by the Taloyoak style. This can be seen in the distortion and expressionism
of human and spirit faces and bodies, and in the
combination of different media such as stone, whalebone,
ivory and musk-ox horn.
For some time, Gjoa Haven carvers worked with an
imported translucent green stone but they now carve with the
local, harder dark green and black stone.
Inuit art is best known for its ivory miniatures, which were for
many years, encouraged by local missionaries. Small
delicate works in ivory and antler, as well as stone
still produced today.
Region –Eastern Arctic.
Baffin region includes the communities which made Inuit
art famous: Cape Dorset, Lake Harbor, and Iqaluit.
Serpentine, a hard stone with a composition similar to
jade, ranging in color from light green to brown to black
is the stone most used in this region. Most Inuit Art
Galleries carry carvings from this area. The sculptural
style is strongly stylized. There is often a portrayal of
dramatic and emotionally charged shamanic or mythological
images. Bears, caribou and muskox, are depicted
realistically, but often in unusual poses with great
exaggeration. Sculptures have soft, undulating outlines
and are brilliantly polished.
Lake is the most famous community in this region for Inuit
Art. This area (northwest of the Hudson Bay) is filled
with a very hard and dense volcanic stone known as basalt
(prior to the glacier age this area was mountainous).
Sculptural styles range from crude, primitive and simple
with few details to strict naturalism. Additionally, the
stone is not highly polished -- the artists preferring a
dull and rough effect. Predominant subject themes are
family/maternal scenes, muskox and spiritual themes,
especially that of transformation. There is less art being
created in this region and hence it is not always
available in the galleries.
INUIT ART CARVINGS - MATERIALS AND METHODS
most communities (other than Cape Dorset, where there are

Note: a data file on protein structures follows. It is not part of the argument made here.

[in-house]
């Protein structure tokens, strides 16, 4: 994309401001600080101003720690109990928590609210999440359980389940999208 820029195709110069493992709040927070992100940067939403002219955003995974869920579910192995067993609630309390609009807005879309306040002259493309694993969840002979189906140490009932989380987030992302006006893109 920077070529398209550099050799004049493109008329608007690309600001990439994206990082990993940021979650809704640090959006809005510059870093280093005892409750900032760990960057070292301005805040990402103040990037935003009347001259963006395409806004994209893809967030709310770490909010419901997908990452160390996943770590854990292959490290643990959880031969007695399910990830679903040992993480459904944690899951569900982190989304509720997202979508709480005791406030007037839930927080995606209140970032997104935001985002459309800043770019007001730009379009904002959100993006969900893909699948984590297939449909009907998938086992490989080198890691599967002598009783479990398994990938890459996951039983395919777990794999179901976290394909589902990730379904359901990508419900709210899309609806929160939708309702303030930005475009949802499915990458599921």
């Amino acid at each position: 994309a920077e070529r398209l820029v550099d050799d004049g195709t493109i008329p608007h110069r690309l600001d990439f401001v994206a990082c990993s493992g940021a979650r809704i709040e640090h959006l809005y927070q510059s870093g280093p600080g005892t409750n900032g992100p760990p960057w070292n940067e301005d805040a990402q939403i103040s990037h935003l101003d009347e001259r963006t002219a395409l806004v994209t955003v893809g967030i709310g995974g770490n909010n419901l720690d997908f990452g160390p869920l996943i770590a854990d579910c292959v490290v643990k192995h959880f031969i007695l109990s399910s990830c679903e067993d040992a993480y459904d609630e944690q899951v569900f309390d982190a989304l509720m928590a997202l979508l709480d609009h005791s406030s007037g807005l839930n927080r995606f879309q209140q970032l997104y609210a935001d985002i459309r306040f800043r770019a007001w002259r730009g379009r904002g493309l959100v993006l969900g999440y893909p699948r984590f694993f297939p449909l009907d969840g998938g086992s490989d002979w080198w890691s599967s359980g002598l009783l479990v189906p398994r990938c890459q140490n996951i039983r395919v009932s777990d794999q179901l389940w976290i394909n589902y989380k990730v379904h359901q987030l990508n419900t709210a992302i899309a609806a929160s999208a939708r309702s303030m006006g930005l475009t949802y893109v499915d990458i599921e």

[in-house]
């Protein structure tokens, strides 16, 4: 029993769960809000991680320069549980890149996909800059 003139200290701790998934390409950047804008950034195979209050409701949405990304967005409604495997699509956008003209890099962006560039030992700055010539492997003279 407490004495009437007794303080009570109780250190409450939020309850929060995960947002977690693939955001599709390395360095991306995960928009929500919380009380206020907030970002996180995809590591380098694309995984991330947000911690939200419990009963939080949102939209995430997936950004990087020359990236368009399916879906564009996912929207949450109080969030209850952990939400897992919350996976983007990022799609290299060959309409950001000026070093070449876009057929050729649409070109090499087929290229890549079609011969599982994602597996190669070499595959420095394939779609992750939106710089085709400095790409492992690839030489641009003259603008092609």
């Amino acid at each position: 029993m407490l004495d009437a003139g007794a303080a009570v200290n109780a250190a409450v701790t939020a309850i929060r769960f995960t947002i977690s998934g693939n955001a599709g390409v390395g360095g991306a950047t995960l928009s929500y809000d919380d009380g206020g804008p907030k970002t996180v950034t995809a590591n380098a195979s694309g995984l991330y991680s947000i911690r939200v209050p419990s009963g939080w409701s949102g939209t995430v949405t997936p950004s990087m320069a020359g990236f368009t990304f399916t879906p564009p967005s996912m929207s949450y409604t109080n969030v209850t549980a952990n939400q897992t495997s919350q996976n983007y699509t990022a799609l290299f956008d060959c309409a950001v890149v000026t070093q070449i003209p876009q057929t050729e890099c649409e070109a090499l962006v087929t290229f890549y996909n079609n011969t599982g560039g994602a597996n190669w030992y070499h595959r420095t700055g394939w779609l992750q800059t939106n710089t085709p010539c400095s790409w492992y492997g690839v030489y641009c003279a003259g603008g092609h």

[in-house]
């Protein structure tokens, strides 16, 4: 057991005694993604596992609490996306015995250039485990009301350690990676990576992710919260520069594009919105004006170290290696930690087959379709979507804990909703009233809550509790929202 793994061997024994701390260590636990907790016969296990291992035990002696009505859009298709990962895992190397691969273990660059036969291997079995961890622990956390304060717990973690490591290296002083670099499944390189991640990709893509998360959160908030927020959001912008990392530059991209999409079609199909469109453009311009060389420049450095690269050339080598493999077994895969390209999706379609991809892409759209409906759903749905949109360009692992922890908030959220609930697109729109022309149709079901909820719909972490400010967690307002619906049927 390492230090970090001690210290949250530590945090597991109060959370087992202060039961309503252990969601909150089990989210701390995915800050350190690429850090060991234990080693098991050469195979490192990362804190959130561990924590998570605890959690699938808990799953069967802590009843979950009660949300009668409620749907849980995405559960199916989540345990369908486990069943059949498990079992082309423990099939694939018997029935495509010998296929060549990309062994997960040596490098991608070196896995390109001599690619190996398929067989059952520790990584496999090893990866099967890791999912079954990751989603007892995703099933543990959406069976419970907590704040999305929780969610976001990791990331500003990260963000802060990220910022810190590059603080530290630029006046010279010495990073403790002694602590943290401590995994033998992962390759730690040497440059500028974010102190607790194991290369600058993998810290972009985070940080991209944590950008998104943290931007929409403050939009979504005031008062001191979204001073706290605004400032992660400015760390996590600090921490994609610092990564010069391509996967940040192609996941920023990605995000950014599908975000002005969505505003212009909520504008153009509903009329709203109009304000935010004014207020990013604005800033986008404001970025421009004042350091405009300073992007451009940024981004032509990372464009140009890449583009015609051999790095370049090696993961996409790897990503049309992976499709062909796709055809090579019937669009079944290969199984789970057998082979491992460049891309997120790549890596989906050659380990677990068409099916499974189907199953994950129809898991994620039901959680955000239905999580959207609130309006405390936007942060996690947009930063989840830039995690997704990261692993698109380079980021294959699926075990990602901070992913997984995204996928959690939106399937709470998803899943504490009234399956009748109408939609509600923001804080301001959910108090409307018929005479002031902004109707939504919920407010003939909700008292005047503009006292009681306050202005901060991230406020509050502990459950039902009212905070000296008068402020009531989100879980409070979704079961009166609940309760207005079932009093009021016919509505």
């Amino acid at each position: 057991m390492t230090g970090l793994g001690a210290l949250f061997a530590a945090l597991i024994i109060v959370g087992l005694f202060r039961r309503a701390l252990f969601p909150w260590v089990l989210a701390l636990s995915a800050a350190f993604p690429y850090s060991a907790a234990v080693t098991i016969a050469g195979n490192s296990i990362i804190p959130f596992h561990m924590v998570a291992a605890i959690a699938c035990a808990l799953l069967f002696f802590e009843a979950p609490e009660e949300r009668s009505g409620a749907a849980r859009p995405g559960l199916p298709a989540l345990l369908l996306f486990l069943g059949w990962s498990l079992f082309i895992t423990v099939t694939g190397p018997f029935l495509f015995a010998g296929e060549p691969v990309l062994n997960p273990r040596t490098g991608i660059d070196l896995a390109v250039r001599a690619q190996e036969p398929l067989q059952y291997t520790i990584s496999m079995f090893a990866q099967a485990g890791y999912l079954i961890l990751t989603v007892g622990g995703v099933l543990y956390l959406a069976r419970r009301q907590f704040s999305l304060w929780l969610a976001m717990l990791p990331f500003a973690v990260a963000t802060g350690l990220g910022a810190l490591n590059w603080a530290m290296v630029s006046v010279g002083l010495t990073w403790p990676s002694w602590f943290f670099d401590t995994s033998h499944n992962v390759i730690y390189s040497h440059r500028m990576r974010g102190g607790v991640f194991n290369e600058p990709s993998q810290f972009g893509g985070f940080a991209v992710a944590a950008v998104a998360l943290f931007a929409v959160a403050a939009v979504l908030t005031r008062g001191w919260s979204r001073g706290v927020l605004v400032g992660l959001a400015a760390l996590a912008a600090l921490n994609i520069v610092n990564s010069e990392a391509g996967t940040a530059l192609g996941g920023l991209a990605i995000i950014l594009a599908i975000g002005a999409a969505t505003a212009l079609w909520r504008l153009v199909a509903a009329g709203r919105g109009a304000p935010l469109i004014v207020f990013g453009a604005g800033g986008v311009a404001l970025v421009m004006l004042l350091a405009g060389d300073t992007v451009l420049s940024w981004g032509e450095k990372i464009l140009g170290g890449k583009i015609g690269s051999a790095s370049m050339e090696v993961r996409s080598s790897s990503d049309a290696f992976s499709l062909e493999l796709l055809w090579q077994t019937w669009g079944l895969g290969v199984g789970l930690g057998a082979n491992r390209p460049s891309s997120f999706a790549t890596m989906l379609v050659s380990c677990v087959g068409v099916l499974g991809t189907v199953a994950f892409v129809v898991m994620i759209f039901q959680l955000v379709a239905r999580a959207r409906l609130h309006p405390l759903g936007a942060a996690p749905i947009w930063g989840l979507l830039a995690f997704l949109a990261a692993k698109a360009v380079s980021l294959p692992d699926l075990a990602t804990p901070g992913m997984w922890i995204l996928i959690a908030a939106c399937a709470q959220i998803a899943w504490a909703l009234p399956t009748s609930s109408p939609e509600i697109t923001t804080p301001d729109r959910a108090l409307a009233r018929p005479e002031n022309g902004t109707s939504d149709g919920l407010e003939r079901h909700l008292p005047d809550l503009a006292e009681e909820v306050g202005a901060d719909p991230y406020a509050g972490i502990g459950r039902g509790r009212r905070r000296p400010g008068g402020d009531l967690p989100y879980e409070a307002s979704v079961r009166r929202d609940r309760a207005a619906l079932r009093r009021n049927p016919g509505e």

many quarries of serpentine stone) raw materials suitable
for carving, are in short supply. Artists must travel
great distances overland or by boat to get their stone.
the stone is very dangerous and physically demanding work.
Kugluktuk carvers can only get their stone in the two
summer months, when they can take a boat out on the Arctic
Ocean. They then must scale an Island cliff or descend a
riverbank to locate a suitable piece for carving. Using
spikes, crow bars and drills, they pry off whatever chunk
they can and then transport it back to their house work
area or carving shed by boat and ATV.
carver looks at the shape, coloration and composition of
the stone (looking for mineral deposits) and determines
what object he will sculpt. The necessary skills,
perfected in the fashioning of traditional implements,
have been passed down through generations of Inuit.
Most sculptures are produced today using a
combination of hand and power tools. Saws, axes and adzes,
hammers and chisels are used for the initial roughing out
stages of a carving. Files, rasps, steel wool and
sandpaper are used for fine work. Most artists finish
their work by wet sanding, at least four to six times to
get a good polished finish. Penknives and nails are used
for detailed incising.